Naked City

Headlines and happenings from Austin and beyond

Naked City
Photo By Melanie West

Quote of the Week

"As we start down the stretch, Bell is picking up on the outside, Perry is still at 35 percent after a year, Strayhorn is fading and Kinky stopped to poop on the track." – from syndicated columnist Molly Ivins' Oct. 3 column endorsement of Democrat Chris Bell in the fast-approaching race for governor


• At press time, federal Judge Sam Sparks declared that the term "necessary steps" in Austin's anti-smoking ordinance is unconstitutionally vague. He enjoined the city from holding businesses liable for failure to take "necessary steps" other than posting "no smoking" signs and removing ashtrays and other smoking accessories and from suspending city permits or licenses and imposing fines related to that portion of the ordinance. All other portions of the law, Sparks ruled, still stand.

NEWS UPDATE [posted Oct. 5, 2006]

Judge Sparks Limits City Smoking Enforcement

On Wednesday, Oct. 4, U.S. District Judge Sam Sparks declared part of the city of Austin’s smoking ordinance “unconstitutionally vague.” Sparks ruled that requiring bar or club owners to take “necessary steps” to stop customers from smoking is too vague, and that all the city can require under the current ordinance is the posting of No Smoking signs and the removal of ashtrays, as explicitly required in the ordinance. That means the city cannot continue to enforce the ordinance by suspending club licenses or issuing fines against owners; henceforth any enforcement would have to be taken directly against smokers.

The judge’s order was the result of a lawsuit brought against the city by several local club owners and clubs, including the Warehouse Saloon and Billiards, Elysium, Lovejoy’s, Ego’s, and others. City attorneys said they have not yet decided whether to appeal the decision, and that in the meantime the ordinance will be enforced in keeping with the judge’s order.

For the complete judgment, download the PDF here

• This is your last warning: If you haven't already registered to vote in the Nov. 7 general election, you need to do so by next Tuesday, Oct. 10. You can do it at the Travis Co. Web site (, or pick up forms at post offices, libraries, and other locations around town.

• Austin political columnist Molly Ivins endorsed Democrat Chris Bell for governor this week, despite having provided opponent Kinky Friedman with one of his slogans: "How hard could it be?" Saying that has turned out to be "a little harder than Kinky is willing to make an effort to go," Ivins said. She called Bell "intelligent, knowledgeable, and funny," concluding, "All we have to do to win this is get Democrats to vote. Let's make it a vote for Annie [Richards]."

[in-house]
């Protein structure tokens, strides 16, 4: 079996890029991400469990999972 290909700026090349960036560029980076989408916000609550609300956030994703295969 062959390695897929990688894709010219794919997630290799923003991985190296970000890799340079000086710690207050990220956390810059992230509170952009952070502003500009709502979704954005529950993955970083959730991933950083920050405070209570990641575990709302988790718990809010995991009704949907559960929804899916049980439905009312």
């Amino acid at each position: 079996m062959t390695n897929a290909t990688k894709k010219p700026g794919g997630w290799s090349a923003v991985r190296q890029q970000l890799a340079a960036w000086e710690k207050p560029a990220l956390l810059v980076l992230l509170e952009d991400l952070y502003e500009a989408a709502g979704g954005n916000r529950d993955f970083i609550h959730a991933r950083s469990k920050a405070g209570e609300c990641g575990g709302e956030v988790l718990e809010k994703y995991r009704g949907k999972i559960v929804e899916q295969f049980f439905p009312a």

• This Friday night at 7pm, KVUE-TV (owned by Belo Corp.) will have exclusive Austin rights to the only gubernatorial debate because, well, Belo says so. For those of you not en route to Dallas for the Texas-OU game – or already oiled in anticipation – get your glimpse of four of the five candidates. The fifth, Libertarian James Werner, announced that he is suing the Belo boys for excluding him, to the tune of $4.6 million.

Naked City

Capital Metro announced last week that it will no longer offer free rides on Ozone Action Days. Spokesman Adam Shaivitz said Cap Metro's board felt the average ozone-day ridership increases of 3-10% weren't enough to justify the roughly $10,000 in fares it sacrificed each free day. Instead, Shaivitz said, the board wants to focus funds on things like buying new hybrid buses (a third was just acquired), fueling buses with cleaner ultra-low-sulfur diesel, and car and van pools. Ozone Action Days are declared on hot, sunny, still days when conditions are most favorable for the accumulation of unhealthy levels of ground-level ozone, according to the Texas Department of Transportation, which says exposure to this bad ozone, created largely by motor-vehicle exhaust, can result in asthma and respiratory infections and can adversely impact plant life, reduce crop yields, and kill trees. Environment Texas advocate Luke Metzger, an ozone-day rider, said the decision is disappointing, especially given Austin's marginal air-quality situation. It's unclear how Cap Metro collected its ozone-day-ridership-increase figures, but at the low end of the company's estimates, 3% of its 130,000 daily one-way trips is 3,900 people who may have chosen the bus over driving. – Daniel Mottola

• Speaking of getting around town, Austin CarShare, a nonprofit that allows members, who pay a monthly fee, to reserve Toyota Tacoma pickups or Scion xA cars for short periods of time, is the first version of the increasingly popular concept to appear in Texas. Last Thursday, car sharing got a vote of confidence from City Council, which passed a resolution, sponsored by Sheryl Cole and Lee Leffingwell, establishing four permanent parking spots around the city for CarShare vehicles and exempting them from city parking-meter fees throughout the city. "Austin CarShare applauds the forward thinking of the Austin City Council and commitment to build this program into a real transportation solution for residents in Austin's urban core. We see the parking problem at the University of Texas and the number of cars that sit in downtown parking garages for eight hours a day and believe that Austin CarShare could reduce the number of cars on our roads," says a CarShare press release. "It is important that the City of Austin encourages programs that lower emissions for cleaner air, reduces the number of cars on our streets, and gives citizens transportation options as gas prices fluctuate wildly." More at – D.M.